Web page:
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Westfield retiree never missed a day of railroad work

March 24, 2016
By Pam Kirst (editorial@westfieldrepublican.com) , Westfield Republican

Al went through a lot of steel-toed boots, Linda says, during his years with the railroad.

He was only 22 when the railroad took him on as a laborer. They must have been glad to get him: a big strong kid, a hard worker. Young as he was, a family man. Albert Keppel and the former Linda Schmatz - she was such a pretty girl: red-haired, bright, and lively - got married in 1972, the year he graduated from high school. Their daughter Tracy was born in March 1973; Linda picked up her high school diploma that June.

They lived in Dunkirk, their hometown. Scott, their son, arrived in October of 1975. The next year, Al laced up those steel-toed boots and joined the railroad.

Article Photos

Submitted Photo
These were the last pair of steel-toed boots worn by retired railroad worker and Dunkirk native Al Keppel. His wife, Linda, did not throw them away as Al requested. They are now a planter at their Westfield home.

They hired him as a laborer; he'd barely worn out his first pair of boots before they made him a welder. The railroad moved Al and the family to Geneva, Ohio in 1978. He broke in another pair or two of boots before the railroad made him a foreman.

Linda turned her gift for nurturing into a vocation; she provided daycare for other families' children in her home. She was good at it, and popular, and, in 1986, she and Al became the proud owners of We Care Day Care. Linda ran the business for seven and a half years; Al traveled for the railroad most of that time. His boots touched down in a lot of different places, a lot of different states. He rode from Boston to Chicago to Miami - and to a lot of less well-known places in between.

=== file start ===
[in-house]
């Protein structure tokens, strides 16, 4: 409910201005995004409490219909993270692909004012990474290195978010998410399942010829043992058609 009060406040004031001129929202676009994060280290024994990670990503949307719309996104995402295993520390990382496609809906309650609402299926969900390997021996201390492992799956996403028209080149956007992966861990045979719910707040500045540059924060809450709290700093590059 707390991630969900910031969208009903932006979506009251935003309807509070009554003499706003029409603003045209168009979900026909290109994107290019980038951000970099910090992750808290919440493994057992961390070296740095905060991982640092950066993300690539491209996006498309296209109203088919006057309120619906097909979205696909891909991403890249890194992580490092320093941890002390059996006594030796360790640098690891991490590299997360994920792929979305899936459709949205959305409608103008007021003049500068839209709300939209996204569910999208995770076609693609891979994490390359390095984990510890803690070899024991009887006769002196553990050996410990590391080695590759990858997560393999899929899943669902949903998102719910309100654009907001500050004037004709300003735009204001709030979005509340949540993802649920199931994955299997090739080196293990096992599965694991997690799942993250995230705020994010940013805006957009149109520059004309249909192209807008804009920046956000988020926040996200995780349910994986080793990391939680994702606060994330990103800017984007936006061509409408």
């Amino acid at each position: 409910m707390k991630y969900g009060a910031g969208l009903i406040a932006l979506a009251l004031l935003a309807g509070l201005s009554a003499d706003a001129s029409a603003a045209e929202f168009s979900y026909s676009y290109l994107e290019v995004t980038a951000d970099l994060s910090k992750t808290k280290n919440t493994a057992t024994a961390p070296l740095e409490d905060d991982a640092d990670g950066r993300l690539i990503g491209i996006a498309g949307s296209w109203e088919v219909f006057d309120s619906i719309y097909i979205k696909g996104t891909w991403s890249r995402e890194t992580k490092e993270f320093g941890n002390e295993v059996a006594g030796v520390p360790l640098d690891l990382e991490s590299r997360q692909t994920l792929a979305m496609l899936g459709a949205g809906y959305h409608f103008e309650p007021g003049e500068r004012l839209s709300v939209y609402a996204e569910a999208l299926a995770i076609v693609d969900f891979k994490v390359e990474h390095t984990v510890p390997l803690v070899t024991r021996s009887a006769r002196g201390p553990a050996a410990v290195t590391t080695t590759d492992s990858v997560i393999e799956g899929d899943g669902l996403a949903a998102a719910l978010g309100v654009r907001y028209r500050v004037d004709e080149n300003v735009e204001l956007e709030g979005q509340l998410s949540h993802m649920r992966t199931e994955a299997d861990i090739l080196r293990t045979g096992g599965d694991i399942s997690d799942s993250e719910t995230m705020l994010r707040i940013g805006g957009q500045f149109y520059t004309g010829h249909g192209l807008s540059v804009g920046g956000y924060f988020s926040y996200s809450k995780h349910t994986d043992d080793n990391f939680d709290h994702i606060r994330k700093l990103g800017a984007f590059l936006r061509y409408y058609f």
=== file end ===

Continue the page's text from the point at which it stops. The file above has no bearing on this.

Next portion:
The railroad made him a supervisor. He went through a lot more pairs of boots.

He worked a lot of 16-hour days. He took good care of the gang he supervised; they knew they could count on Al having a bagful of roasted shelled nuts for them and a cooler full of snacks.

Al talks about watching Amish children playing in green fields as the train sped by; he remembers street-corner entrepreneurs hawking their wares. He ate at a lot of mom and pop diners and restaurants.

He had a lot of rich and interesting conversations with strangers; he met a lot of strangers who became his friends. He remembers those he worked with, the people who worked for him, with a great deal of fondness.

The railroad made him a manager.

Kids grow; boots wear out; careers careen in unexpected directions. In 1999, the railroads merged and CSX sent Al and Linda, empty-nesters now, to Scherville, Indiana.

They stayed there for two and a half years long enough, just about, to wear out another pair of boots. Al bid out in 2003, and, writes Linda, "We say we've come full circle." They moved back home to Westfield. Their hometown, where they graduated from high school, is about 15 miles away.

When Al retired, he took off his steel-toed boots for the last time, and he told Linda to throw them away. He went out and got himself some comfortable gym shoes and he started wearing those. He even, recently, bought himself a pair of walking shoes, and when the Western New York snows melt this spring, maybe he and Linda will go walking on some of the local woodland trails or explore some of the tree-lined streets.

But Linda couldn't bear to throw the boots away. There has to be something, she mused to herself, some way to use them. And she - gifted with taste, and an unerring eye - she found just the thing. When Al retired, those boots held a place of honor, filled with flowers: a steel-toed tribute.

How do you show the measure of a man? Maybe using boots that symbolize his dedication is not such a bad way. During his years with the railroad, Al and Linda raised a family, moved that family, and worked hard for their family. Al grew into management. He grew into manhood. You know the times weren't always easy, but Al and Linda were not the ones to give up, to wish for the easy way out. The boots wear out, you get a new pair. You lace them up and you get out there and you work.

It's what Al did, Linda says, every day of his life with the railroad. He laced up his boots, he showed up, he did more than a day's work, and he did it unfailingly well. And he did it healthy, and he did it sick, and he did it even when he really didn't want to leave his family and his warm home. All those years, says Linda, and never, not even once, did Al miss a day of work.

 
 
 

 

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